A year into the pandemic, and the new reality that's come with it, the need for reliable warehousing and smooth distribution has become greater than ever before.
Widespread in-store closures have accelerated online shopping full throttle, and businesses across industries have shifted to meet COVID-19-related demand, from personal protective equipment (PPE) to vaccine and testing logistics. This spike in online consumption has resulted in a major influx of demand for fulfillment and intralogistics. So what have we learned as warehouses and distribution centers have spent a year ramping up to meet unprecedented demand?
Rising costs. More is more when it comes to warehousing. More demand in supply means more investment to meet it. We’ve seen the cost of labor rise, due not only to an increase in staffing needs, but also the inclusion of hazard pay. Additionally, a higher demand for warehouse labor creates competition for top talent.
It’s not just staffing costs that are taking a toll. With more pressure on the supply chain, shipping costs are increasing, and creating unexpected delays in fulfillment timelines.
Spotlight on safety. In warehousing, safety is always a priority, but the focus is usually on preventing onsite injury, not the spread of a deadly virus. We don’t know when the pandemic will end for certain, or what is to come of the future in a post-COVID-19 world, but we’re confident that maintaining proper safety measures will remain imperative to continue operations and avoid quarantines.
Until we are fully out of the woods, safety precautions will include consistent testing, tracing, workplace distancing technology, and diligent monitoring. Discussing the availability of vaccines with employees, and determining if it will be part of the employment policy, are all things to consider.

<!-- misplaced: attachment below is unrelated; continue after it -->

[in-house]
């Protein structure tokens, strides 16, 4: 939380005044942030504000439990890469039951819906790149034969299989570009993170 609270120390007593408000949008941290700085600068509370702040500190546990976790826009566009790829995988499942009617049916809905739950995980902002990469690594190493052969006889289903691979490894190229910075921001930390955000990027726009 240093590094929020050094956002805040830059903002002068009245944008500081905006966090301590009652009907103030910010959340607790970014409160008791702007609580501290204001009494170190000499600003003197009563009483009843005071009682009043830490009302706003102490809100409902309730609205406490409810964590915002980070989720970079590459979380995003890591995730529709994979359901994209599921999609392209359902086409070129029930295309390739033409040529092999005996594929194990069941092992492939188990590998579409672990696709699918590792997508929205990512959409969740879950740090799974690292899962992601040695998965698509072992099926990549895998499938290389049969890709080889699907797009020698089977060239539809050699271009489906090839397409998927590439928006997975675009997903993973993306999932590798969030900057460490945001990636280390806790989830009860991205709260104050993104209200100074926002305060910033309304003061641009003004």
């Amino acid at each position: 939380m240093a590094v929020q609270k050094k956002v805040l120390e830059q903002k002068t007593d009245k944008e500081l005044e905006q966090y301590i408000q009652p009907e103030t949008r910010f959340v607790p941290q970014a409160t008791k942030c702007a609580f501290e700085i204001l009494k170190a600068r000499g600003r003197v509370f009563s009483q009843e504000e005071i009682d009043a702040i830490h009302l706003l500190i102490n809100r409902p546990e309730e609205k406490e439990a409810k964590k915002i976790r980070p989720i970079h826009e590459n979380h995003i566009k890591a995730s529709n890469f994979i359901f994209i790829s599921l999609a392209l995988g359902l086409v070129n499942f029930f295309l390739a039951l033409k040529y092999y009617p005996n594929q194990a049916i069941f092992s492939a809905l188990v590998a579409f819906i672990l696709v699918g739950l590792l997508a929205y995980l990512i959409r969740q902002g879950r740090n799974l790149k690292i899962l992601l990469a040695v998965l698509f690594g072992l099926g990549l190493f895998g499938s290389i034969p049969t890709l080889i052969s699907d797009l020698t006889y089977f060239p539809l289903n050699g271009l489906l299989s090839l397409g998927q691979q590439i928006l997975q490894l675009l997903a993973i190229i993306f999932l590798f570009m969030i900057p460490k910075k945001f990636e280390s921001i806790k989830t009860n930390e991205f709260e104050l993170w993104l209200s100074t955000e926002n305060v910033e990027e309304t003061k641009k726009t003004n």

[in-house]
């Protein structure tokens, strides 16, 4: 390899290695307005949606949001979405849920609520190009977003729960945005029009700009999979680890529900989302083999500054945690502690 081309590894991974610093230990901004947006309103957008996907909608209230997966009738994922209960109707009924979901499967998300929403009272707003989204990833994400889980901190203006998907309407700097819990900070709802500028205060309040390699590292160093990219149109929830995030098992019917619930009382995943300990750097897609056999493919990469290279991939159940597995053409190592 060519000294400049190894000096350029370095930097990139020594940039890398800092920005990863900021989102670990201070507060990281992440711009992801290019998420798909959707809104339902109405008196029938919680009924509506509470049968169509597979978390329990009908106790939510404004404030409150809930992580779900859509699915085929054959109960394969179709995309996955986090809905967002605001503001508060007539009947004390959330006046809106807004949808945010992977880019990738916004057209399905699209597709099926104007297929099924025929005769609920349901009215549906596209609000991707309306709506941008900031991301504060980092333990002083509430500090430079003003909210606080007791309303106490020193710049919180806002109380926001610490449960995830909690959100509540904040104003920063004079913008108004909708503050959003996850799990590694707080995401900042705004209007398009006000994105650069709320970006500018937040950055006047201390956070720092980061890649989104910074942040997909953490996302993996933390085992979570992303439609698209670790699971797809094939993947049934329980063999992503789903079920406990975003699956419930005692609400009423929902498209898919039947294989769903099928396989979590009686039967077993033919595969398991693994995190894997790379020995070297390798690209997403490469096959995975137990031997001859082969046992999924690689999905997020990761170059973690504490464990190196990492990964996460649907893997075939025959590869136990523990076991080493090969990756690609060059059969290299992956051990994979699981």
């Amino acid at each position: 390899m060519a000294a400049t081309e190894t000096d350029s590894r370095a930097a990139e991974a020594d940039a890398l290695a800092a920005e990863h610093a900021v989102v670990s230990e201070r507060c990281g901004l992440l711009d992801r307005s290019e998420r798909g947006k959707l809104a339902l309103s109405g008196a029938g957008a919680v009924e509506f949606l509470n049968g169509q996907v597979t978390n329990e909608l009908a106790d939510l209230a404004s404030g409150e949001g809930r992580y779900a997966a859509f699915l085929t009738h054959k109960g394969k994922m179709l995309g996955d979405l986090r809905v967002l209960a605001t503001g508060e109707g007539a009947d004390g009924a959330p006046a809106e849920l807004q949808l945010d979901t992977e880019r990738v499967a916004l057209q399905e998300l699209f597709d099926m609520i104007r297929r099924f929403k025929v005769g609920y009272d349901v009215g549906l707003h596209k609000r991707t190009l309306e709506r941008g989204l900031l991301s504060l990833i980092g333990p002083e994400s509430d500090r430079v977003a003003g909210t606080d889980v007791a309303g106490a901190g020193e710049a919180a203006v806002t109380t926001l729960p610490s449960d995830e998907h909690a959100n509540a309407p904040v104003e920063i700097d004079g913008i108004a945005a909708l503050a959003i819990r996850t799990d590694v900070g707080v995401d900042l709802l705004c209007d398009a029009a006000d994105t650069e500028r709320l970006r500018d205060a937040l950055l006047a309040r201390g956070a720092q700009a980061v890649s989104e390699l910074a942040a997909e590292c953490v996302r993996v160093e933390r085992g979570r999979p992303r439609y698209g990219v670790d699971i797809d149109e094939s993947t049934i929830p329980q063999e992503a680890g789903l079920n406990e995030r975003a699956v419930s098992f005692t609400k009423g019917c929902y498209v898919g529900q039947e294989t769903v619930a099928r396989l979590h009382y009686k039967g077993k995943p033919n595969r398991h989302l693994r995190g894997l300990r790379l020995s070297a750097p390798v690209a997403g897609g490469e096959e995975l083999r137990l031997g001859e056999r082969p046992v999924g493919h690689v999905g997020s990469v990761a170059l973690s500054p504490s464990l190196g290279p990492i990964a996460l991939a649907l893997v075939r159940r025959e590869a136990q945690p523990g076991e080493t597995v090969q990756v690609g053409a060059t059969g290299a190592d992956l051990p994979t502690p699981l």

Innovative tools. As demand increases, and customer expectations become higher, it will be difficult for warehouses and DCs to keep up without investing in new technology. Operations rely on the technology they have to stay nimble and make critical decisions in regard to navigating the new normal of warehousing. Forty-eight percent of warehouses still use archaic, paper-based processes, and those that don’t act fast will pay the price, as competitors continue to adopt new mobile scanning and warehouse automation software. If they don’t have the most state-of-the-art technology at their fingertips, they might not be able to survive the pandemic from a logistics perspective. We’ve seen a major spike in requests from paper-centric e-commerce and manufacturing enterprises looking to upgrade their system with a flexible platform.
It’s important to have visibility into macro and micro processes in operations, and employ the technology that can offer this level of intelligence. From what we’ve seen, warehouses that do this level of monitoring are the most successful. This is because providing updated tools and software for the workforce unlocks new data that allows operations directors to continue improving supply-chain efficiencies. This includes moving toward a subscription platform for hardware and software, to reduce strain on capital budgets and allow flexibility in volatile times (such as a pandemic). There’s no need to wait to invest, especially when there isn’t any time to waste in a fast-moving industry. Whether companies face layoffs, or must rapidly hire more frontline workers, a subscription platform that flexes with your company allows for a smoother adjustment to the unpredictability ahead.
Demand shows no signs of slowing. We will see continued rapid growth in the online commerce space with an emphasis on home delivery. This will bring challenges in managing increased labor and shipping costs, including those associated with returns, since people will not be shopping in store.
More companies are doubling down on supply-chain productivity to improve the bottom line, and there’s an influx of operations looking to innovate and invest in technology that will enable the frontline workforce. Overall, we’re going to see much more openness to increasing the marriage of human and machine workforces out of sheer necessity. From ensuring the safety of employees to helping employees improve productivity, and also interface with robotic process automation, warehouse managers are looking to ensure the longevity and success of their frontline teams with tech upgrades.
Gabe Grifoni is co-founder and chief executive officer of Rufus Labs, a maker of intelligent wearable warehouse technology and workforce analytics software.
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